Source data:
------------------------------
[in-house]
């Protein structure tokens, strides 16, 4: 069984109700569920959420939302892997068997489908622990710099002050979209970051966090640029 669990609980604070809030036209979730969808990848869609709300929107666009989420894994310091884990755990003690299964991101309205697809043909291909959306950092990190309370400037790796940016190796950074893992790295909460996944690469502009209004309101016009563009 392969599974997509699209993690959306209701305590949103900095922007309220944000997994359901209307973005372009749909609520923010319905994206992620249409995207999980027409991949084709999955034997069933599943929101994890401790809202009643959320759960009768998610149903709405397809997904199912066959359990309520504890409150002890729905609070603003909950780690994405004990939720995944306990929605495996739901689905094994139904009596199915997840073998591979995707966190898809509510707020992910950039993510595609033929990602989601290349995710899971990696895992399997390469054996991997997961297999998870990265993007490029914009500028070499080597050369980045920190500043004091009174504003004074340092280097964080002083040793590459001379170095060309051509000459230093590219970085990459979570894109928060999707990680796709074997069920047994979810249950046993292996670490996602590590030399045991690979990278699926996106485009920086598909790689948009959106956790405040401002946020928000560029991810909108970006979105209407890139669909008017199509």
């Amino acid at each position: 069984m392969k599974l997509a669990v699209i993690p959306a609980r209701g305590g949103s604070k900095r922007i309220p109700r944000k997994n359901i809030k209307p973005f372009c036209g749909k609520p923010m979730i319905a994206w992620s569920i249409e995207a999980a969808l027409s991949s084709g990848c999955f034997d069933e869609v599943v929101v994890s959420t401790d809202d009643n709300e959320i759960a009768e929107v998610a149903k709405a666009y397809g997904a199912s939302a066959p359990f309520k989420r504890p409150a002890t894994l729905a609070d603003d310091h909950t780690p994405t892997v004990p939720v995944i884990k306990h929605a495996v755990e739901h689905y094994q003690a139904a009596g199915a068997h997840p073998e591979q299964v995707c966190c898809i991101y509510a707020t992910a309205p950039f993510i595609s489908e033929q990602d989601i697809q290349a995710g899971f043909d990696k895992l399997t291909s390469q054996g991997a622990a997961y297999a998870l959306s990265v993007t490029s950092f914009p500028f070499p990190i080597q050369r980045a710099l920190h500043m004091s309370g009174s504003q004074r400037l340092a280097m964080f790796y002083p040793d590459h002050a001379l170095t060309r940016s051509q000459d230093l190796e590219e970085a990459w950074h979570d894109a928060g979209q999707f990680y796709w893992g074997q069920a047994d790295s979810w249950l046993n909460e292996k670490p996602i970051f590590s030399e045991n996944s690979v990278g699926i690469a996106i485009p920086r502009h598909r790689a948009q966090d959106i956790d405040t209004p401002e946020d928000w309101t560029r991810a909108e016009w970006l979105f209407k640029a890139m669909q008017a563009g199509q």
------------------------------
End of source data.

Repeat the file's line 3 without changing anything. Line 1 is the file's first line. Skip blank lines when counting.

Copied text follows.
């Amino acid at each position: 069984m392969k599974l997509a669990v699209i993690p959306a609980r209701g305590g949103s604070k900095r922007i309220p109700r944000k997994n359901i809030k209307p973005f372009c036209g749909k609520p923010m979730i319905a994206w992620s569920i249409e995207a999980a969808l027409s991949s084709g990848c999955f034997d069933e869609v599943v929101v994890s959420t401790d809202d009643n709300e959320i759960a009768e929107v998610a149903k709405a666009y397809g997904a199912s939302a066959p359990f309520k989420r504890p409150a002890t894994l729905a609070d603003d310091h909950t780690p994405t892997v004990p939720v995944i884990k306990h929605a495996v755990e739901h689905y094994q003690a139904a009596g199915a068997h997840p073998e591979q299964v995707c966190c898809i991101y509510a707020t992910a309205p950039f993510i595609s489908e033929q990602d989601i697809q290349a995710g899971f043909d990696k895992l399997t291909s390469q054996g991997a622990a997961y297999a998870l959306s990265v993007t490029s950092f914009p500028f070499p990190i080597q050369r980045a710099l920190h500043m004091s309370g009174s504003q004074r400037l340092a280097m964080f790796y002083p040793d590459h002050a001379l170095t060309r940016s051509q000459d230093l190796e590219e970085a990459w950074h979570d894109a928060g979209q999707f990680y796709w893992g074997q069920a047994d790295s979810w249950l046993n909460e292996k670490p996602i970051f590590s030399e045991n996944s690979v990278g699926i690469a996106i485009p920086r502009h598909r790689a948009q966090d959106i956790d405040t209004p401002e946020d928000w309101t560029r991810a909108e016009w970006l979105f209407k640029a890139m669909q008017a563009g199509q």